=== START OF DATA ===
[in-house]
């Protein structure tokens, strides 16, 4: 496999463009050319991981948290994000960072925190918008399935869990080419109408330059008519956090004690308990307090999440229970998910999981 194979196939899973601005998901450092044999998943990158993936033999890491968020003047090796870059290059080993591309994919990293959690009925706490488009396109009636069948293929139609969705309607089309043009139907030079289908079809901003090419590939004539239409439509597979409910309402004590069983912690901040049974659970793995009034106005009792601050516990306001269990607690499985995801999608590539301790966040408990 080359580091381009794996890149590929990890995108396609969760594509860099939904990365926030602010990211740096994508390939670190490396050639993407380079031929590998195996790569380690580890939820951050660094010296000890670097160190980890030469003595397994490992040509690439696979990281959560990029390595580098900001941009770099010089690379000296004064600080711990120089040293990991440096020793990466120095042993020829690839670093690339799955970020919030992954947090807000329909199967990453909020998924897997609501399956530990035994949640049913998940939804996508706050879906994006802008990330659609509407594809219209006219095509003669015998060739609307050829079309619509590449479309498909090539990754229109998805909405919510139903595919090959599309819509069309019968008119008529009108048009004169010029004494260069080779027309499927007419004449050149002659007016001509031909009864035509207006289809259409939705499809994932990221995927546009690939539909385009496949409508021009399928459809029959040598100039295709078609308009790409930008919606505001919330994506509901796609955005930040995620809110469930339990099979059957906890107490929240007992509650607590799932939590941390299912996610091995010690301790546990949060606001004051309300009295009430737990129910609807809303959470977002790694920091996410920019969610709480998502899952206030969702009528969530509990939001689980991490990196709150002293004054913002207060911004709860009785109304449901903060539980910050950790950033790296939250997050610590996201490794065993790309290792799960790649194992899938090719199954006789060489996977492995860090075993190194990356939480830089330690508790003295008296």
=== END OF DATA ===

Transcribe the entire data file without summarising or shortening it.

[in-house]
């Protein structure tokens, strides 16, 4: 496999463009050319991981948290994000960072925190918008399935869990080419109408330059008519956090004690308990307090999440229970998910999981 194979196939899973601005998901450092044999998943990158993936033999890491968020003047090796870059290059080993591309994919990293959690009925706490488009396109009636069948293929139609969705309607089309043009139907030079289908079809901003090419590939004539239409439509597979409910309402004590069983912690901040049974659970793995009034106005009792601050516990306001269990607690499985995801999608590539301790966040408990 080359580091381009794996890149590929990890995108396609969760594509860099939904990365926030602010990211740096994508390939670190490396050639993407380079031929590998195996790569380690580890939820951050660094010296000890670097160190980890030469003595397994490992040509690439696979990281959560990029390595580098900001941009770099010089690379000296004064600080711990120089040293990991440096020793990466120095042993020829690839670093690339799955970020919030992954947090807000329909199967990453909020998924897997609501399956530990035994949640049913998940939804996508706050879906994006802008990330659609509407594809219209006219095509003669015998060739609307050829079309619509590449479309498909090539990754229109998805909405919510139903595919090959599309819509069309019968008119008529009108048009004169010029004494260069080779027309499927007419004449050149002659007016001509031909009864035509207006289809259409939705499809994932990221995927546009690939539909385009496949409508021009399928459809029959040598100039295709078609308009790409930008919606505001919330994506509901796609955005930040995620809110469930339990099979059957906890107490929240007992509650607590799932939590941390299912996610091995010690301790546990949060606001004051309300009295009430737990129910609807809303959470977002790694920091996410920019969610709480998502899952206030969702009528969530509990939001689980991490990196709150002293004054913002207060911004709860009785109304449901903060539980910050950790950033790296939250997050610590996201490794065993790309290792799960790649194992899938090719199954006789060489996977492995860090075993190194990356939480830089330690508790003295008296």